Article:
The British Newspaper Archive now contains over 18.7 million pages from 747 titles from England, Wales, Scotland and Ireland and spans nearly 300 (1709-2003) years local, national and world history.

This exciting development marks the latest step in the BNA’s drive to enhance the experience of researchers using the service. 2017 has seen a dramatic increase in the rate of digitisation with over 100,000 pages now being added on a weekly basis.

A variety of historically rich specialty publications have also been added since January, including a selection of significant sporting, police and military titles. A number of illustrated magazines containing full colour images have also been made available this year, including the Bystander, Tatler, Britannia and Eve, The Stage, and the world's first illustrated weekly news magazine, the Illustrated London News.

We are delighted to be working with the British Library on this project within what has been such a fantastic partnership since 2010. We are also expanding our scope and working with publishing firms across the UK and Ireland to bring even more newspaper content to The British Newspaper Archive – invaluable for those researching their family history; favourite sport; hobby or their hometown. The BNA truly is the, ‘archive of everything’ in terms of the UK and Ireland’s social history. We’re excited and looking forward to work with the British Library and publishers on this vast project! – Amy Gregor, Global Newspaper Licensing and Development Manager

As part of this push to improve the British Newspaper Archive experience, a new “In Pictures” feature has also been added. This new image search was launched back in January and is the first of a number of new features users can expect to see added to the site throughout 2017.

Do you have comments, questions, or corrections to this article? If so, please post your words at the end of this article in the Standard Edition newsletter’s web site where everyone can benefit from your words. You might also want to read comments posted by others there.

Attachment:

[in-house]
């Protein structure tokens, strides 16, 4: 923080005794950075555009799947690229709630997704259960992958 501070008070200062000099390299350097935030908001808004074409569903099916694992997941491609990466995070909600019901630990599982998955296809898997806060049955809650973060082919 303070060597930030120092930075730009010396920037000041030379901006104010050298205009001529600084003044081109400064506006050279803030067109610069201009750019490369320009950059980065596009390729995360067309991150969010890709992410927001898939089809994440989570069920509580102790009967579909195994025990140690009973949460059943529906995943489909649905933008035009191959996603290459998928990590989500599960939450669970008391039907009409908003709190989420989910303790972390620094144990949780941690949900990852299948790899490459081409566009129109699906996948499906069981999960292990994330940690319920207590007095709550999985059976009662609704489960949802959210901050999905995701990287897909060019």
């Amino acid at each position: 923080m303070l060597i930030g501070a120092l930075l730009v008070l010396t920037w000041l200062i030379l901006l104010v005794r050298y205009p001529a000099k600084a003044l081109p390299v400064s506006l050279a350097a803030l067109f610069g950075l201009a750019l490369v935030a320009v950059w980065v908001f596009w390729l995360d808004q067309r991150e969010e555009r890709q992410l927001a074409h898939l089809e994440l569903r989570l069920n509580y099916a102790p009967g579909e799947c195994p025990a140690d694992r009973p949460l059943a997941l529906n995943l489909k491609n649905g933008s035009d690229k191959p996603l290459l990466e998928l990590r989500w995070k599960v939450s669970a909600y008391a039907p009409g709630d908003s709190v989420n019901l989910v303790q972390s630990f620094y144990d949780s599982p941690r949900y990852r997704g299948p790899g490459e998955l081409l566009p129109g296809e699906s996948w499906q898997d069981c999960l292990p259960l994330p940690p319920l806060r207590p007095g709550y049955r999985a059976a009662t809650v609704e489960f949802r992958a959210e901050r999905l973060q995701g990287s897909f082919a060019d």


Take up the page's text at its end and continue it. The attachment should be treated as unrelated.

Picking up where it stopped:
Forces War Records – 5 FREE Military Genealogy Tutorials are now Online and Available to Download

The following announcement was written by Forces War Records in the UK:

With 10 million records covering over 300 years of conflict, and thousands of new records being added daily, there’s always something new to find on the site. But there’s so much more to gain from a visit to Forces War Records. The military and genealogy specialists have a wealth of knowledge and information to help anyone researching their family tree, or with those with military queries.

These 5 free guides have been put together in-house and are free to all, perfect for complete beginners to advanced researchers:

1: Understanding your ancestor's record All the details of your ancestor's record made easy

2: Breaking down brick walls Renowned historian Simon Fowler gives his top 10 tips to get your family tree started

3: Trench Traumas & Medical Miracles If your ancestor was wounded in WW1, this is what his medical journey would have been like

4: How to trace your POW ancestor Want to know if your ancestor was taken a prisoner and what would have happened to him?

5: Quick guide to requesting WW2 records Struggling to find your WW2 ancestor's record? Here's to get hold of them.

They can be downloaded here: https://www.forces-war-records.co.uk/free-tutorials.

Do you have comments, questions, or corrections to this article? If so, please post your words at the end of this article in the Standard Edition newsletter’s web site where everyone can benefit from your words. You might also want to read comments posted by others there.